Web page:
PolyMet Q & A
What’s this “PolyMet?” PolyMet is a Canadian corporation with a proposed “Northmet” mine they’d like to open near Babbitt, Minnesota. They propose an open pit sulfide ore mine. Search PolyMet Stock.
Who is behind PolyMet? PolyMet has no experience operating mines, but their largest financial backer, Glencore, does. Glencore is a financial giant in mining, and has a terrible reputation regarding labor, human rights and the environment.
The Chairman of the Board is Tony “I just want to get my life back” Hayward, of BP Oil(spill) fame.
What is Sulfide Ore Mining? Sulfide ore mining has never been done on a commercial scale in Minnesota. It is the mining of sulfur bearing rocks, which contain valuable metals such as copper, nickel, platinum, gold and palladium. Unfortunately, sulfide ore, when in contact with oxygen and water produces sulfuric acid, which leaches toxic metals from waste rock. Sulfide ore mining has never been done in water rich regions of the world without toxic acid mine drainage polluting surface and ground waters.
Is Sulfide Ore Mining Different from Taconite Mining? Yes, primarily related to the risk for contamination by sulfide material (which forms sulfuric acid upon contact with water and oxygen.) Minnesota’s taconite ores are generally very low in sulfides – reducing the risk to waters from this form of mining. The actual techniques of mining are very similar. In the case of PolyMet’s open pit proposal, nearly identical: blast rock, separate “waste” from “ore” and transport the ore to a crusher for separation of valuable metals. Discard overburden (non-ore waste rock) and tailings (waste rock ground as fine as talcum powder to separate it from valuable metals) in large heaps called tailings basins.
What are the Benefits of PolyMet? PolyMet suggests they will hire “up to 360” workers once the mine is open, for a period of 20 years. Nearby communities have lost hundreds of taconite mining jobs recently; people will be glad for the jobs. Many of the most skilled (highest paid) positions will have to come from outside Minnesota. The minerals will go to Glencore for processing outside of Minnesota. No royalties will be paid to either the Minnesota School Trust Fund, or the public in the form of royalties: these are private mineral rights.
What are the Risks of PolyMet? The assured impacts and risks are numerous, and accrue, not surprisingly, to the public, not the operators of the mine. Here are just a few:
- Destruction of and damage to more than 12 square miles of wetlands at the headwaters of streams leading to Lake Superior. These wetlands are in “outstanding” natural condition; we are unable to adequately replace these losses.
- Centuries of toxic drainage from the many square miles of waste rock piles and the mine pit, which will require “active treatment” (a water treatment plant) “indefinitely” – essentially forever. (The first draft of the EIS said for 500 years, but that’s been edited out.) At risk will be both Lake Superior and the Boundary Waters.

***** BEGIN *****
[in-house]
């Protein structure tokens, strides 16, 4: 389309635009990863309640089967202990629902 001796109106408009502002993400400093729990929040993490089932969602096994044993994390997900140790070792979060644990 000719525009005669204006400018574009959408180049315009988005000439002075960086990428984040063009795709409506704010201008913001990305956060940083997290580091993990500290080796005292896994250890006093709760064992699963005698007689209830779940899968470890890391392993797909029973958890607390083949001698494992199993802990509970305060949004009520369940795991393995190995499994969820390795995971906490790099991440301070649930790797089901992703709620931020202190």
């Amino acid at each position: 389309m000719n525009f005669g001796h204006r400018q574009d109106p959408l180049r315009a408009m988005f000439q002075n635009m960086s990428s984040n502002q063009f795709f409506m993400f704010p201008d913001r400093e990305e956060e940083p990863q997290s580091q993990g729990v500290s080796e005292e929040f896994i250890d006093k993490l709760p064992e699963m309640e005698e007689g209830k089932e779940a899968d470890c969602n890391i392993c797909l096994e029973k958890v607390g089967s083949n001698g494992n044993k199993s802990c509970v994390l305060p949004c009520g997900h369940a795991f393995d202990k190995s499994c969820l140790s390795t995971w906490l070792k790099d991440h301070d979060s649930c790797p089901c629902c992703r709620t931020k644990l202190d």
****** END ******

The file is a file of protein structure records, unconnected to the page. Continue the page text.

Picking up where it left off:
- PolyMet refuses to consider mining methods which will reduce environmental risks (because they cost more): keeping tailing dry to reduce toxic runoff (dry stack storage), underground mining to reduce wetland destruction, and alternative tailings disposal sites to reduce the risk of tailings basin leaking and collapse.
- Financial risk to future generations will be enormous. Who’s to pay for active water treatment for centuries? What about leaks, spills and accidents? Mine sites are the #1 liability of the taxpayer supported Superfund cleanups, with a bill exceeding $50 billion to date.
Shouldn’t we ask for a Large Damage Deposit from PolyMet? Yes we should. But that, in itself does not remove the financial risk to future generations. We are talking about needing centuries of funding. How do we estimate the costs of water treatment or spill cleanup in the year 2115? 2215? 2315? 2415?! Never have we had financial institutions and instruments which have spanned such time. The 2015 Minnesota legislature found it impossible to keep their hands off two closed landfill cleanup accounts (which they tapped for more than $60 million in unrelated expenses) “because they were just sitting there.” Those funds were set aside to cover costs expected…just five years from now.
PolyMet – What’s the Bottom Line? PolyMet is Not Right For Minnesota. PolyMet is an effort to mine low-grade ore (less than 1% of what is mined is valuable mineral, the rest is waste) on the cheap. Three hundred and sixty jobs for 20 years are in no way comparable to centuries of toxic pollution threatening jobs and livelihoods for our children’s great, great, great grandchildren. PolyMet Should be Rejected – It’s Not Worth the Risks.
Take Action - Tell Governor Dayton: PolyMet is not worth the risks to our children’s water or their wallet.
PolyMet is Not Right For Minnesota. Please reject the PolyMet mine plan! It is imperative that decision makers hear from you. Go to PolyMet-Action to learn who to contact and some sample messaging.
Read recent commnent letters on the PolyMet FEIS
To learn more about PolyMet, mining and the potential impacts go to:
terryongreen.wordpress.com Communication Chair Terry Houle's blog.
Wild Rice & the Sulfate Standard
Wild Rice & Sulfates resources from MPCA
- Proposal: Protecting wild rice from excess sulfate - March 2015 - Summary
- Proposed approach for Minnesota’s sulfate standard to protect wild rice - March 2015
- Protecting Wild Rice from Too Much Sulfate
- Information sources used to develop Draft List of MPCA Wild Rice Waters
- Draft List of Wild Rice Waters - October 2015
- Draft Watch List of Wild Rice Waters - October 2015